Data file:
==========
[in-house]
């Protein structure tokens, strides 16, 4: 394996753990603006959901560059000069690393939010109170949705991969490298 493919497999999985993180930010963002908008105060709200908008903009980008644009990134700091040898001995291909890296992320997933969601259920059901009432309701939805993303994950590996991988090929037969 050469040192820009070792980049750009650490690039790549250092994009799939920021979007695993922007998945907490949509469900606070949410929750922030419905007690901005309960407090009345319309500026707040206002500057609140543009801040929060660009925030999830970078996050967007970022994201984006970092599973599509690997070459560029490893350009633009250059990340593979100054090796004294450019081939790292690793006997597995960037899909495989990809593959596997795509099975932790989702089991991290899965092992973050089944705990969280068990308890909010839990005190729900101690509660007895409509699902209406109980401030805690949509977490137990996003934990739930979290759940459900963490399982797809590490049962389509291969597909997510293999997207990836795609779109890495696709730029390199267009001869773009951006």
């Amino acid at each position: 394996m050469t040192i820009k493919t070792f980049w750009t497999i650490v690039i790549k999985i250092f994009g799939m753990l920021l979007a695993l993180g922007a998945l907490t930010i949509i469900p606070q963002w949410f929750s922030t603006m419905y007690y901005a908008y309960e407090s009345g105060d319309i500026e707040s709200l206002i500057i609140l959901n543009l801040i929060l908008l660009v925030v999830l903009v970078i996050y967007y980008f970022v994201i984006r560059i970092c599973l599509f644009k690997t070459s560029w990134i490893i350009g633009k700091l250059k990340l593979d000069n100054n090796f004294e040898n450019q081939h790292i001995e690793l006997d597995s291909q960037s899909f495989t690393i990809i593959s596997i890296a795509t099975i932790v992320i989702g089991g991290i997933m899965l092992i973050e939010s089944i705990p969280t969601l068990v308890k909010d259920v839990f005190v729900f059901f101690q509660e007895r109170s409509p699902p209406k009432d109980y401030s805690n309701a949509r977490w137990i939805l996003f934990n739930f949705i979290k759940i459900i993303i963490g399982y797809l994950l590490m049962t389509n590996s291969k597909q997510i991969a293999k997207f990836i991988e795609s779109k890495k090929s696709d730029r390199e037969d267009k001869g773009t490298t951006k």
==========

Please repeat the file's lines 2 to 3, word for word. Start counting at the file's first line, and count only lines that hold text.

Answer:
């Protein structure tokens, strides 16, 4: 394996753990603006959901560059000069690393939010109170949705991969490298 493919497999999985993180930010963002908008105060709200908008903009980008644009990134700091040898001995291909890296992320997933969601259920059901009432309701939805993303994950590996991988090929037969 050469040192820009070792980049750009650490690039790549250092994009799939920021979007695993922007998945907490949509469900606070949410929750922030419905007690901005309960407090009345319309500026707040206002500057609140543009801040929060660009925030999830970078996050967007970022994201984006970092599973599509690997070459560029490893350009633009250059990340593979100054090796004294450019081939790292690793006997597995960037899909495989990809593959596997795509099975932790989702089991991290899965092992973050089944705990969280068990308890909010839990005190729900101690509660007895409509699902209406109980401030805690949509977490137990996003934990739930979290759940459900963490399982797809590490049962389509291969597909997510293999997207990836795609779109890495696709730029390199267009001869773009951006």
């Amino acid at each position: 394996m050469t040192i820009k493919t070792f980049w750009t497999i650490v690039i790549k999985i250092f994009g799939m753990l920021l979007a695993l993180g922007a998945l907490t930010i949509i469900p606070q963002w949410f929750s922030t603006m419905y007690y901005a908008y309960e407090s009345g105060d319309i500026e707040s709200l206002i500057i609140l959901n543009l801040i929060l908008l660009v925030v999830l903009v970078i996050y967007y980008f970022v994201i984006r560059i970092c599973l599509f644009k690997t070459s560029w990134i490893i350009g633009k700091l250059k990340l593979d000069n100054n090796f004294e040898n450019q081939h790292i001995e690793l006997d597995s291909q960037s899909f495989t690393i990809i593959s596997i890296a795509t099975i932790v992320i989702g089991g991290i997933m899965l092992i973050e939010s089944i705990p969280t969601l068990v308890k909010d259920v839990f005190v729900f059901f101690q509660e007895r109170s409509p699902p209406k009432d109980y401030s805690n309701a949509r977490w137990i939805l996003f934990n739930f949705i979290k759940i459900i993303i963490g399982y797809l994950l590490m049962t389509n590996s291969k597909q997510i991969a293999k997207f990836i991988e795609s779109k890495k090929s696709d730029r390199e037969d267009k001869g773009t490298t951006k």